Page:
The nuclear accident flags of internet lore derive from the United States' Department of Defense directive 5230.16, 'Nuclear Accident and Incident Public Affairs (PA) Guidance', and the United States' 'Air Force Operation Reporting System', as set out in AFI 10-206. They are used in press releases, accident reports, and internal DoD communications.

To quote directly from these directives, and bearing in mind that an 'incident' is less severe than an 'accident', and that those preceded by 'PINNACLE' are of the utmost severity:

BENT SPEAR - A significant incident involving a nuclear weapon or warhead, nuclear components, or vehicle when nuclear loaded.

PINNACLE - BROKEN ARROW - An accidental, unauthorized detonation or possible detonation of a nuclear weapon (not a war risk)

PINNACLE - NUCFLASH - An accidental, unauthorized, or other unexplained incident involving possible detonation of a nuclear weapon by US forces which could create the risk of outbreak of nuclear war.

PINNACLE - EMERGENCY DISABLEMENT - Operations involving the emergency destruction of nuclear weapons.

PINNACLE - EMERGENCY EVACUATION - Operations involving the emergency evacuation of nuclear weapons.

PINNACLE - EMPTY QUIVER - Seizure, theft or loss of a nuclear weapon or component.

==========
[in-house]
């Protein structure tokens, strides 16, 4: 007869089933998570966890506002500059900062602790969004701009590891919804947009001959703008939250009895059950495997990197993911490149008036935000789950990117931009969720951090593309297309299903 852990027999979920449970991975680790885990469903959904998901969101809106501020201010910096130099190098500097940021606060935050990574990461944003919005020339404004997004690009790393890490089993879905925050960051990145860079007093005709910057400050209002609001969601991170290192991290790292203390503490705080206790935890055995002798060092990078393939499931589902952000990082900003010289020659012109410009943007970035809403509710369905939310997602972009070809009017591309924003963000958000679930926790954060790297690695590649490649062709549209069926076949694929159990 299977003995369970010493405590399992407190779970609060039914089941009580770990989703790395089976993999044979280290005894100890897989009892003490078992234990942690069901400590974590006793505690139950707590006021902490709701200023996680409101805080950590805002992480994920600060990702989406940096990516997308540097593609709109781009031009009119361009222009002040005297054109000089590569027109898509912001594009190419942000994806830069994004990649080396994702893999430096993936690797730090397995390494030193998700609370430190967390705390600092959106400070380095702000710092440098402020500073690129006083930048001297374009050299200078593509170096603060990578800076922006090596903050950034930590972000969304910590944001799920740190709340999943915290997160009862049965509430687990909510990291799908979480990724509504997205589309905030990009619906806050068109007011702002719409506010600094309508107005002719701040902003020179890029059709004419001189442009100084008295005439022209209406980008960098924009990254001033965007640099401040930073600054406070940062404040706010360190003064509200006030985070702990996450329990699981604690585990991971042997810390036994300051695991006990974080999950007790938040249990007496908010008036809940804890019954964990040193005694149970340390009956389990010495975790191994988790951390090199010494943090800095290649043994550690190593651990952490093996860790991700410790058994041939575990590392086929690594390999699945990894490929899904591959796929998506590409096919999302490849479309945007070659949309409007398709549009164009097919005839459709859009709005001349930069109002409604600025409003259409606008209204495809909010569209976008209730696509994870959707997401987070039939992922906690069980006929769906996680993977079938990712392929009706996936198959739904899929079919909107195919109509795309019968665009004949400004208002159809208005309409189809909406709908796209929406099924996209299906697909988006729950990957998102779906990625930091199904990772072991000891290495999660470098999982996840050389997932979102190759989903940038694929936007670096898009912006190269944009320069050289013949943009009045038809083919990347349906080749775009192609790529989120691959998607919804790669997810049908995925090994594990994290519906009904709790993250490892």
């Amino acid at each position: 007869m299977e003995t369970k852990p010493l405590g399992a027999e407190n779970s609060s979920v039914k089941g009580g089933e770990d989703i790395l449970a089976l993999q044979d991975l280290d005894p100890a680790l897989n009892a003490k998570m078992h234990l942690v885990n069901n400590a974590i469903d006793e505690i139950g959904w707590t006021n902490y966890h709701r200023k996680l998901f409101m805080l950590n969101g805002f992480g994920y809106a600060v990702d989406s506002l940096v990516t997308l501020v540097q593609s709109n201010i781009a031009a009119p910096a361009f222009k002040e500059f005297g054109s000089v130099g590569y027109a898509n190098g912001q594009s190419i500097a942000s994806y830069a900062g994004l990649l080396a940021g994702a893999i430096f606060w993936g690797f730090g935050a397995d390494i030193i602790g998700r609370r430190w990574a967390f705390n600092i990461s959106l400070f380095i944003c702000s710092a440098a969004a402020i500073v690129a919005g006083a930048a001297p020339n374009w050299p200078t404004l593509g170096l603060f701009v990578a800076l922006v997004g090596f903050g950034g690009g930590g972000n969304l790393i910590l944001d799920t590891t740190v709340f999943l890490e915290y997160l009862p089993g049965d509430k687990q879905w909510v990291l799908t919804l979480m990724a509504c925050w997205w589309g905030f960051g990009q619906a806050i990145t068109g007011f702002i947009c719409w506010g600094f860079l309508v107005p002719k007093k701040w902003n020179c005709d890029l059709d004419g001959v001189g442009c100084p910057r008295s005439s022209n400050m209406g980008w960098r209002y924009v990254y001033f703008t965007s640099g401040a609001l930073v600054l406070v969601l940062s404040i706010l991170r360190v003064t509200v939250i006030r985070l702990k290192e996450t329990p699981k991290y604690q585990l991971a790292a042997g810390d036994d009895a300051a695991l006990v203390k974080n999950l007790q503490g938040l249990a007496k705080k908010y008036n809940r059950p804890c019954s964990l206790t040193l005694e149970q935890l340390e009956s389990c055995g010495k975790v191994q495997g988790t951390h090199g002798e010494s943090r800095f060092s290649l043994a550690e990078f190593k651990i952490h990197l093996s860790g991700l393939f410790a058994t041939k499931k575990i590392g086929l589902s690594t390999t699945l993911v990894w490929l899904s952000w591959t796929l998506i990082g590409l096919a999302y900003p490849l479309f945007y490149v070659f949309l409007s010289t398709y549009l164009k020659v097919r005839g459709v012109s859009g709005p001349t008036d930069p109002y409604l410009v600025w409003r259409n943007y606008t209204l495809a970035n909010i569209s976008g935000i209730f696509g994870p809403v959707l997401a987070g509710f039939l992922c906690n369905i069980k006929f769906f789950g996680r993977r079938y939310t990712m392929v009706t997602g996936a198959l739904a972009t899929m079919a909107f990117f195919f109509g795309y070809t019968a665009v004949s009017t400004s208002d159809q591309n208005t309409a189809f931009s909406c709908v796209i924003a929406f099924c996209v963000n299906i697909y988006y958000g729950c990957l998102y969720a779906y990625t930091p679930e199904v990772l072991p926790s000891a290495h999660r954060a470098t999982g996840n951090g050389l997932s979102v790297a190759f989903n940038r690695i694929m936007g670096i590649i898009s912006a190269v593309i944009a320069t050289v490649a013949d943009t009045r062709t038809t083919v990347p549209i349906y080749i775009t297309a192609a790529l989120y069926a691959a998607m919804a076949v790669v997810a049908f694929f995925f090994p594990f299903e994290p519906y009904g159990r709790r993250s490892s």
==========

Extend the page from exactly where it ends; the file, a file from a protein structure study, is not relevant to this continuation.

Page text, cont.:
FADED GIANT - Any reactor or radiological mishap that causes casualties, property damage, or significant release of radiological material.

Thus, a lost nuclear-powered ballistic missile submarine would fall under several of the above, as it is powered by a nuclear reactor and carries, or is capable of carrying, nuclear weapons. If the submarine was carrying nuclear weapons and could not be found, it would be an 'empty quiver', as its weapons would have passed out of US control, and depending on whether the submarine was damaged or destroyed, it would furthermore either be a 'bent spear' or a 'broken arrow'.

Any incident falling under 'pinnacle' is reported to the President, with varying degrees of urgency. NUCFLASH is the worst of the worst. There are documented instances of all but NUCFLASH being issued, with several crashed nuclear bombers, lost nuclear weapons, sunken nuclear submarines and fires at airbases accounting for the most infamous.

DULL SWORD is an Air Force reporting term which appears not to derive from a single source. It is used to mark reports of minor incidents involving nuclear weapons, components or systems, or which could impair the deployment of same. Thus, for example, all accidents involving vehicles capable of carrying nuclear weapons - armoured train carriages a prime example - are theoretically 'dull sword' incidents, as they are part of a nuclear weapons system, even if they are not carrying nuclear weapons or material at the time of the accident. A crashed nuclear bomber, even if not carrying nuclear weapons, would be a 'dull sword'. This particular codeword has caused most controversy, as there are lingering suspicions amongst non-governmental groups that some 'dull sword' incidents are more severe than made out.

ROGUE SPEAR, supposedly a means of flagging incidents in which nuclear weapons come under the control of non-governmental groups, is entirely an invention of Tom Clancy. 'Empty Quiver' is the correct term. The John Woo action film 'Broken Arrow' is therefore partially correct, as it does feature an "unauthorized detonation ... of a nuclear weapon", albeit as part of an 'Empty Quiver' incident.

The above are used by the United States of America, and are neither NATO nor global standards.

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